The COVID pandemic has pushed organisations to reinvent their business models in order to survive in a rapidly-changing world. This period of swift and abrupt transformation has also forced us to rethink the traditional role of HR, requiring CHROs to lead a smooth transition while motivating the workforce to adapt to new formats.As these changes gradually become entrenched, the HR function must expand beyond business continuity to focus on the future of work. We must take a proactive approach and anticipate the risks that will emerge with this evolution.
COVID-19 has also taught us a valuable lesson about risk management in HR, which includes preparing for the future of work and how it will impact employee management, performance, and evaluation. When we think of this future, we must consider every aspect that will impact work, starting with the very definition of a workplace. The emergence of remote working and a fluid workforce has changed how workplaces have traditionally been perceived, and has accorded businesses more agility when it comes to staffing.
At the same time, this hybrid workforce also raises myriad challenges, including integration with existing employees, the role of leaders and middle managers, career roles and progression, and finally, the cost economics to ensure optimal value for the enterprise. Then, there are challenges associated with attracting and retaining the right talent, given that the definition of talent itself is changing, as business needs undergo rapid evolution. The increasing diversity in the workforce requires another shift, in ensuring a sub-culture that promotes pluralism instead of discontent.
The risks associated with these changes require us to look past the usual solutions to ensure that HR systems also stay agile in responding to these rapid shifts in organisational culture. We need dynamic risk mitigation in HR policies, that goes beyond token team activities or welfare schemes. The radical shift in how work will be conducted in the future necessitates reinventing and reimagining the role of the HR.
Here are the five core competencies that an HR must develop:
Understand the industry
In today’s hyper-connected world, HR managers must learn to map risks and opportunities in terms of the industry they are operating in and not confine themselves to their organisation alone. This panoramic view is necessary to track industry trends and disruptions that have the potential to affect the organisation by impacting core HR functions, such as recruitment, training, and skill development. Hence, HR managers must strengthen their industry network, keep up-to-date with the latest developments and assess how they can intervene to strengthen their organisations.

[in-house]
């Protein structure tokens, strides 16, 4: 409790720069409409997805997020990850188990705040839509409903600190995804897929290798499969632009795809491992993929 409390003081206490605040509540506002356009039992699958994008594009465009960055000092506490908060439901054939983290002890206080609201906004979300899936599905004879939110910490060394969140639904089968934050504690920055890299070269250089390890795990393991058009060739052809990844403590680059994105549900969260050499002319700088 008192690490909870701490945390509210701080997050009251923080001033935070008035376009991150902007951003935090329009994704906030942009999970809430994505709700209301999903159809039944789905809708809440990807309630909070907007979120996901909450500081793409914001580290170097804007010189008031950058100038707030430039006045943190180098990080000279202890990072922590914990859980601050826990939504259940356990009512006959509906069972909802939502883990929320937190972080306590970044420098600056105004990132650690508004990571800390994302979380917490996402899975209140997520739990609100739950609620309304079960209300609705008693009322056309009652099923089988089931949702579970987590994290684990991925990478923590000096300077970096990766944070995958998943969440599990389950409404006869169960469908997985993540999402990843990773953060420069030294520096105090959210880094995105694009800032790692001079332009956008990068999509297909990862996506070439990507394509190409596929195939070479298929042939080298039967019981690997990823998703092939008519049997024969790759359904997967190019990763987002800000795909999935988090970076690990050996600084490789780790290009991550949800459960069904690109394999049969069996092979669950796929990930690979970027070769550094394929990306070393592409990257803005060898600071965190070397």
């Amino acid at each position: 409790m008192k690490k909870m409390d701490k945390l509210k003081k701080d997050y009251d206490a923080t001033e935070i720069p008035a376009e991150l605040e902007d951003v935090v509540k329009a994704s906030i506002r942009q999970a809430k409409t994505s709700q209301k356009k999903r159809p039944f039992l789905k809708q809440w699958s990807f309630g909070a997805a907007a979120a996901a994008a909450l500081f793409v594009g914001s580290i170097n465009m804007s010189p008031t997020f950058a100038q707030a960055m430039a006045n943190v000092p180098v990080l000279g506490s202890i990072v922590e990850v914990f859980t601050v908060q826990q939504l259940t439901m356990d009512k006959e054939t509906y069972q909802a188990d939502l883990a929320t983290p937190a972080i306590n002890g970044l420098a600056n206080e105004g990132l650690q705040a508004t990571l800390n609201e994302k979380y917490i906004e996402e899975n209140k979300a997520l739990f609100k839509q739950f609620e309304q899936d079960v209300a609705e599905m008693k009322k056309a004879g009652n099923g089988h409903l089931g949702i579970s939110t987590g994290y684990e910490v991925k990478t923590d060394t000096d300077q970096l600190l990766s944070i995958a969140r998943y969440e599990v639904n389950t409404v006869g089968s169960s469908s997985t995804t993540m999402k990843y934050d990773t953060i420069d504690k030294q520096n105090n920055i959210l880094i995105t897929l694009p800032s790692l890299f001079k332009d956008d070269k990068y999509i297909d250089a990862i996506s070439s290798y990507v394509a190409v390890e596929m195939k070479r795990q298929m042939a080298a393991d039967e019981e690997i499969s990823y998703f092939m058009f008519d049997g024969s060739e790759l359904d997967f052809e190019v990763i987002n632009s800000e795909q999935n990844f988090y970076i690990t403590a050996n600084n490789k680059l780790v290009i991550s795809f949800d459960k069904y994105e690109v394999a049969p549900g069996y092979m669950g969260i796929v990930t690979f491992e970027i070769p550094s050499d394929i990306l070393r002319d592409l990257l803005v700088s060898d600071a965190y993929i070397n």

Take the charge
Today, many see HR as just one of the functional arms of the company management. However, their role is much broader when it comes to shaping the human potential of the organisation. As the bridge between the upper management and the employees, their role extends to all sides of the organisational hierarchy. Therefore, they must have an active voice when it comes to shaping management thinking, especially in critical areas like recruitment, talent management, creating a human-centric culture, reskilling for the future, and enabling change. But to bring this transition and ensure impact, they must have the courage to call out any discrepancies or mismanagement, and be prepared to back it up with meaningful, data-driven risk assessment.
Contrary to perceptions, HRs do not always have the authority to take executive decisions, however, they do have the influence to motivate others. Today, businesses are moving towards a fluid workforce, comprising freelancers, gig workers, and consultants. In a such a situation, HRs have to work harder in honing their influence and leveraging it to bring change. This influence must extend beyond the organisation to involve external stakeholders, such as the state authorities, trade unions, and the local community. When applied correctly, influence facilitates the implementation of strategies and ensure sustainable impact. To build influence, they need to establish a rapport with different stakeholders, nurture their network, and elicit their trust. They must see to it that personal goals are aligned with organisational objectives.
Be open to ambiguity
COVID has taught us the importance of staying flexible and open to change. This extends to the standard rulebook. If we want to see workplaces become more dynamic and employee-centric, we have to bring agility to HR policies that have been set decades ago. We must revisit policies that are not compatible with the changing workforce and workplace culture. Given that we are in a period of transition, a certain amount of ambiguity can also help us in introducing new policies and bring about a gradual change in the organisational culture.
The agility we want to see in our organisations has to start with HR. As we are going through this transition phase, we also have the opportunity to revisit, re-evaluate, and experiment with different approaches. As organisations consider more efficient business models, we also need to define our priorities vis-a-vis the workforce. At the same time, we must make sure that any experiment is relevant, impactful and cognisant of the risks involved. It must be backed up with a robust risk management plan that identifies possible risks, analyses their impact, and lays out an effective risk mitigation strategy.
Today HR leaders are in a position to lead the transformation in business, and the economy at large. To effectively discharge this role, they must start by questioning conventional practices and their relevance in contemporary times. In other words, they have to start with redefining their own role, reimagine a more impactful future, build its framework, and gather the courage to leap into the future, taking their organisations forward with them.